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What is your studying style

  1. Mar 7, 2013 #1
    What is your studying "style"

    Hello all, i'm curious to know how different people study. For me i do a lot of problems, i also make up my own problems using variables no numbers to try to get a more intuitive understanding and i ask myself a bunch of questions about it. And of course i read and search the web if i don't understand something. Lately i've been getting really bored with doing problems from books so i've been doodling and making up my own problems. Do you think this is beneficial? do any other study this way? how do you study? are you a straight problems person or straight textbook? i'm looking to experiment with different studying techniques so any response will be appreciated! thanks!
  2. jcsd
  3. Mar 7, 2013 #2
    If you are making redundant problems that do not test different concepts or are just problems you have already seen, then probably not. I like to look for problems in textbooks that look interesting and that may take some time to think about. Even if a problem is simple, see if there is some sort of insight to the problem. Does it relate to real world issues in anyway? Does it build your intuition? Is there more than one way to approach the problem? Also, try to guess what the answer should be prior to solving it. Should it be negative or positive? About what order of magnitude?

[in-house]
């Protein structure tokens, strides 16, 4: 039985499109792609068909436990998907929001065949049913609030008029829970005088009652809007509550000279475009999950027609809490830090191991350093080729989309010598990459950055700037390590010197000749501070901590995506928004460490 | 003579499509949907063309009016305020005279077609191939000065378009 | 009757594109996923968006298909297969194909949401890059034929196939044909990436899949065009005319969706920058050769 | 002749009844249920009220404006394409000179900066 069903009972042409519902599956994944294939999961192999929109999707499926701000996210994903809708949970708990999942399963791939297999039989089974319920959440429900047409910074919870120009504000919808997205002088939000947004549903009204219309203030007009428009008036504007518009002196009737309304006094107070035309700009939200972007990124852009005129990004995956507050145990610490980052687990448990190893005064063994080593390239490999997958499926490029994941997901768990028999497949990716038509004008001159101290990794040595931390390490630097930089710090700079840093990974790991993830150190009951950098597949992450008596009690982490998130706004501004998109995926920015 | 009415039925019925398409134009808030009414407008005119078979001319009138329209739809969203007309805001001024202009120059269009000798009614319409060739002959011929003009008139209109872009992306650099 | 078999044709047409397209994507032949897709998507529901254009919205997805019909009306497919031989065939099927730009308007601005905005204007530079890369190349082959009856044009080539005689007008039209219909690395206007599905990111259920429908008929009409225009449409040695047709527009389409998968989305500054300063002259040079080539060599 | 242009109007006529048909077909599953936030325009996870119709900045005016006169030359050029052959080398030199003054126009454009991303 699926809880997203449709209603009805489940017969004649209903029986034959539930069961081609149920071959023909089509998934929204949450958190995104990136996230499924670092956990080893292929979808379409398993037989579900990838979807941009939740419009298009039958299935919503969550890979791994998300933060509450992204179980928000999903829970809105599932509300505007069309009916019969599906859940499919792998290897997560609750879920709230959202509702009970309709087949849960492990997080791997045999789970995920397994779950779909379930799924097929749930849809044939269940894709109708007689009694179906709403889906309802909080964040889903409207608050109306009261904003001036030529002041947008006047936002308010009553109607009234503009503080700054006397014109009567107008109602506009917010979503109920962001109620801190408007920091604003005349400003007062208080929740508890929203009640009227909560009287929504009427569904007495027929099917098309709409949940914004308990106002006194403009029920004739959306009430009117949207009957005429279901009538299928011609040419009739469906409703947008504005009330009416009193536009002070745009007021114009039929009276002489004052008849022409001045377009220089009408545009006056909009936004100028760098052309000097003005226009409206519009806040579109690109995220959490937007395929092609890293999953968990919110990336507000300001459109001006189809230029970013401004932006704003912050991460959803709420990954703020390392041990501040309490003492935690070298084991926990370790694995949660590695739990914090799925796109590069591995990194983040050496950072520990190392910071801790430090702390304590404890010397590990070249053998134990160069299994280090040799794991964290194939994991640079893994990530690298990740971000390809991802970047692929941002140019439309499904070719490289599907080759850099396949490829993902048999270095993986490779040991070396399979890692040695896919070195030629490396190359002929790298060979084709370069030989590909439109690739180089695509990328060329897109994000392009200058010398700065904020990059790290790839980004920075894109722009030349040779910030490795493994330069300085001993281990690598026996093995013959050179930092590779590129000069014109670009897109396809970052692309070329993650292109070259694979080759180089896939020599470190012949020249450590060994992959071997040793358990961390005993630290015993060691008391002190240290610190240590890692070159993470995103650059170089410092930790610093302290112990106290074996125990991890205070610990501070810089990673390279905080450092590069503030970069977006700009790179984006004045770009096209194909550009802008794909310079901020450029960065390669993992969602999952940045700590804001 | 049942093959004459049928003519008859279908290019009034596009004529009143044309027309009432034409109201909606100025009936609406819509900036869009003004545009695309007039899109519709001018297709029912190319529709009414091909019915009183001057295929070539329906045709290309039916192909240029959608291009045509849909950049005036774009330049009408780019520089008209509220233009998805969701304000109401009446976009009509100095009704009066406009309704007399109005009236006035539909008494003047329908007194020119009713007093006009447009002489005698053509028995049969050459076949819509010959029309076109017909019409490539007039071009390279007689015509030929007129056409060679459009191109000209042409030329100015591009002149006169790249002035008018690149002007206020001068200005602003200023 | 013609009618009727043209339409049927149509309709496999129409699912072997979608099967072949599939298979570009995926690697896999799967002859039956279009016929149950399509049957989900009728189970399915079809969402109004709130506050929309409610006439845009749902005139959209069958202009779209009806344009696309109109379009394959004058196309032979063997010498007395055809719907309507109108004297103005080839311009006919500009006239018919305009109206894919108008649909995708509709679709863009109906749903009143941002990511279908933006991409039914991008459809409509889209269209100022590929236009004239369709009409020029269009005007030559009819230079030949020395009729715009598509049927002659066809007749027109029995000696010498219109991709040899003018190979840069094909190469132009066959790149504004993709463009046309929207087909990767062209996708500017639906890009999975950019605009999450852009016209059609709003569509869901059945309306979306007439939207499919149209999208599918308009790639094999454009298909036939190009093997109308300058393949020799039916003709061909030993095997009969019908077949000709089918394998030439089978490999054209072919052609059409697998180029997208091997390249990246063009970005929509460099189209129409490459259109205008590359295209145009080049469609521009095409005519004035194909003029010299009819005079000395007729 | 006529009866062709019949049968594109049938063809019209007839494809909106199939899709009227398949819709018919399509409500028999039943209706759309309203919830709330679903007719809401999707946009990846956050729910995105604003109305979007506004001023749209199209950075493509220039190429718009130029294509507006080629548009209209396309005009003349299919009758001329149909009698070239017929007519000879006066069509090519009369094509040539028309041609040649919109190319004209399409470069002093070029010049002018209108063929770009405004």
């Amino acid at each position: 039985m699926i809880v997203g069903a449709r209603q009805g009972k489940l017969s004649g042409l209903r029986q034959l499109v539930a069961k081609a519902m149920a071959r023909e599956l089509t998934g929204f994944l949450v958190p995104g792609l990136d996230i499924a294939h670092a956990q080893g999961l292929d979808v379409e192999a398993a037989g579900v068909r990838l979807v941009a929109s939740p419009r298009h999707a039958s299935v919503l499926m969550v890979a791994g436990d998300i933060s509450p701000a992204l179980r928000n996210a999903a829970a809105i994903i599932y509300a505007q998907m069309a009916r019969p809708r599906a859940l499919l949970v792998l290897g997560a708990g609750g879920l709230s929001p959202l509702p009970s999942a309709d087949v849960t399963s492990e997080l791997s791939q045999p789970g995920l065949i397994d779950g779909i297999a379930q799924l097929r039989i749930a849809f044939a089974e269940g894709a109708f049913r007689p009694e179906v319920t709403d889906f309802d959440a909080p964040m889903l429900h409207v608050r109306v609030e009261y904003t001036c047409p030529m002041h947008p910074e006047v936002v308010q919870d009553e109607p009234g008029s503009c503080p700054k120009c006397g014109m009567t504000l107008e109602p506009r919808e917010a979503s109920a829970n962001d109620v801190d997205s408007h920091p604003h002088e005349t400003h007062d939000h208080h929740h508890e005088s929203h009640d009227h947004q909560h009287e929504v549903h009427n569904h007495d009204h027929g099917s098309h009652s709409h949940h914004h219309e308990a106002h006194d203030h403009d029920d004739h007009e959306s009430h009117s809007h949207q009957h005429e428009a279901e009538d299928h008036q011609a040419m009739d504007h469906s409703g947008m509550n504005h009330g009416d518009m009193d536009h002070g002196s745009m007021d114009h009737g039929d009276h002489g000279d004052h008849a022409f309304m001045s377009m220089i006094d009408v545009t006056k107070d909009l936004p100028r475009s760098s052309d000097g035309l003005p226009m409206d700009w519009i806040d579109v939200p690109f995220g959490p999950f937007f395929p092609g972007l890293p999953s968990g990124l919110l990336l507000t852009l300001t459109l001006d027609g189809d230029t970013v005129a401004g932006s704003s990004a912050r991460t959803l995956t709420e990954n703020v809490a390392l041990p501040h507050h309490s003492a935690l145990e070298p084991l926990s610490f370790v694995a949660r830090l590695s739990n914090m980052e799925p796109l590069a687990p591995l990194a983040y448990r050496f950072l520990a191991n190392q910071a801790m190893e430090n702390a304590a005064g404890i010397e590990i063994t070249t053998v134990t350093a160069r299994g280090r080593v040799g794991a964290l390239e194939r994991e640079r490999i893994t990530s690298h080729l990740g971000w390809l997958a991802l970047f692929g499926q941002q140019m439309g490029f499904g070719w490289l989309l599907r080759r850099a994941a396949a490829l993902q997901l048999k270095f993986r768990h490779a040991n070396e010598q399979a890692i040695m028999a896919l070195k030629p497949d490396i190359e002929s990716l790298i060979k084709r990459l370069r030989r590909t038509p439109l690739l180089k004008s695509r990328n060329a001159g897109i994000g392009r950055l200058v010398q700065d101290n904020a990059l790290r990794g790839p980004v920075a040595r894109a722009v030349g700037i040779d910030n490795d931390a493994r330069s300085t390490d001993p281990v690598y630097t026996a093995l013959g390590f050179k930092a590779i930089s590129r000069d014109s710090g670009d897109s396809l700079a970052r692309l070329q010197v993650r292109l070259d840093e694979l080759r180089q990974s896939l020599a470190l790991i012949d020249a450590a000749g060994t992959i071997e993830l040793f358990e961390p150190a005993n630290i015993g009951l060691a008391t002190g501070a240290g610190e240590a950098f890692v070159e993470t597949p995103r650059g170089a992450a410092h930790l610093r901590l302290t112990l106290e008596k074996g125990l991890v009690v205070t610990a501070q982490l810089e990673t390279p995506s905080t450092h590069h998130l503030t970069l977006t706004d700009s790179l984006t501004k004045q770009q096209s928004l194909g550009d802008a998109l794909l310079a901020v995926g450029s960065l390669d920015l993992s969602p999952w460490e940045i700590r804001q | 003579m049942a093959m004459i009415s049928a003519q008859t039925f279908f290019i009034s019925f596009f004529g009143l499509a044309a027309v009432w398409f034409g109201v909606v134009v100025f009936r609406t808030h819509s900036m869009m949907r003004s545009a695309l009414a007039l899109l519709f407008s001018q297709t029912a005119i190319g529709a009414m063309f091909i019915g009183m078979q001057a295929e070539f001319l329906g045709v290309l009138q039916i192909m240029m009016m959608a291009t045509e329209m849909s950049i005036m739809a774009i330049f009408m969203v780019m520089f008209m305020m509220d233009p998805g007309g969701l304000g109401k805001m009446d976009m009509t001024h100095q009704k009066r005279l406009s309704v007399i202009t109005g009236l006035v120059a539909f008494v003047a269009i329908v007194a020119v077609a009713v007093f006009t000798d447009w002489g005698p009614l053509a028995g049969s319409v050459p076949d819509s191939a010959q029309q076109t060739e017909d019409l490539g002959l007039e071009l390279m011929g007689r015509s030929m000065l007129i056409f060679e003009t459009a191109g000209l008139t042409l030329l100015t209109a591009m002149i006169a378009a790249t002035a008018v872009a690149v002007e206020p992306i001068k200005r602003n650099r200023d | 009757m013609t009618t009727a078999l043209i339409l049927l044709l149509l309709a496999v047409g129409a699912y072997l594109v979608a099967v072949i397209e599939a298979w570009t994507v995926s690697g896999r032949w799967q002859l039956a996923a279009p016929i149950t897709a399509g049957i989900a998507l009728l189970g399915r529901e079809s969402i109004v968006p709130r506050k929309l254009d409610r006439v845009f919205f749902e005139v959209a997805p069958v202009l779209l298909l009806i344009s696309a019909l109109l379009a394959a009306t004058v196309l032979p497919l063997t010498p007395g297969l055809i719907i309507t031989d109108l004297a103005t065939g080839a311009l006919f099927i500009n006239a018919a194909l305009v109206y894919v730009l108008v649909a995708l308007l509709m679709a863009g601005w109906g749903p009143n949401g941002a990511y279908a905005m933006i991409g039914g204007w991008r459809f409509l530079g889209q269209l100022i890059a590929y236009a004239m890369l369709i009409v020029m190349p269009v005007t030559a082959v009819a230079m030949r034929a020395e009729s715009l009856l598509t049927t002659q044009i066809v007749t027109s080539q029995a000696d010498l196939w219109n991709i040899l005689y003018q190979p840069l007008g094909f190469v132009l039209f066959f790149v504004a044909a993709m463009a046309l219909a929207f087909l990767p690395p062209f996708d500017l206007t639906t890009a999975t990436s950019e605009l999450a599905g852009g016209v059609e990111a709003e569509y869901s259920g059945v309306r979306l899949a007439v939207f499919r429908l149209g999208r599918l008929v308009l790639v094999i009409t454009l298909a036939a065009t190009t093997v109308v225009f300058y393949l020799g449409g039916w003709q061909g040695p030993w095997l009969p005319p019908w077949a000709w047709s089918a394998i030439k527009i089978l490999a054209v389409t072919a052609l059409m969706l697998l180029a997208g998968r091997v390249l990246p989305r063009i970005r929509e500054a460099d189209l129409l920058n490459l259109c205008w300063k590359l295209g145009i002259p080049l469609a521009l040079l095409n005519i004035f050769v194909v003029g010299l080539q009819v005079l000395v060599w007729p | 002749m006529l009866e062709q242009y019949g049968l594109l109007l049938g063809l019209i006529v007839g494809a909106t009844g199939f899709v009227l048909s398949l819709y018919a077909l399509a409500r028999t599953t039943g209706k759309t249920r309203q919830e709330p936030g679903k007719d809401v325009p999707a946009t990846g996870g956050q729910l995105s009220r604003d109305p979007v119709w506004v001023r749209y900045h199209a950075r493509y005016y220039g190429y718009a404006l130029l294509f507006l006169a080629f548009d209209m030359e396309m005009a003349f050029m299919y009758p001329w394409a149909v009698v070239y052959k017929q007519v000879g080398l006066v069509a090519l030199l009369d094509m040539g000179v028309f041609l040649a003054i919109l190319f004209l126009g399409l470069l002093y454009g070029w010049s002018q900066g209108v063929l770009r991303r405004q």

Another fun way to develop problem solving skills is to do Fermi questions! These kinds of problems are very fun and do not really have an exact answer. Google them sometime. =)

    I read the textbook, handouts from professors, Wikipedia and other internet sources, and forums. I don't take notes in class, but that is my personal preference. I don't feel any benefit from them. You just need ask yourself, "do you feel any benefit from your study habits?"
  4. Mar 7, 2013 #3
    hey! thanks for the response.

    with mechanics i actually drew up a ball getting shot off a cliff, landing somewhere below its initial then recieving a force from a spring to shoot up an incline fall into a catapult shooting out of that into a bucket and i kept adding things and solved everything using variables then added numbers to see what would happen if i changed one variable as oppose to another. So thats what i meant when i say i create my own problems and doodle.

    i will definitely check out Fermi questions.

    hmmm i take down everything in class...but funny thing is i never look at them or review them...
  5. Mar 7, 2013 #4
    I read the book chapter and do as many problems as I have time to do before the lecture for that section. I circle any problems that I couldn't solve or had major difficulty solving and come back to them after attending the lecture. If I still can't solve them, I'll visit the professor during office hours to get some clarification about the problems. This method seems to work pretty well for me.

    Reading the sections takes the most time, because I try to really conceptually understand what is going on before moving on to the next section. It can certainly take a lot of time, but I find I get much more out of the lecture when I do this.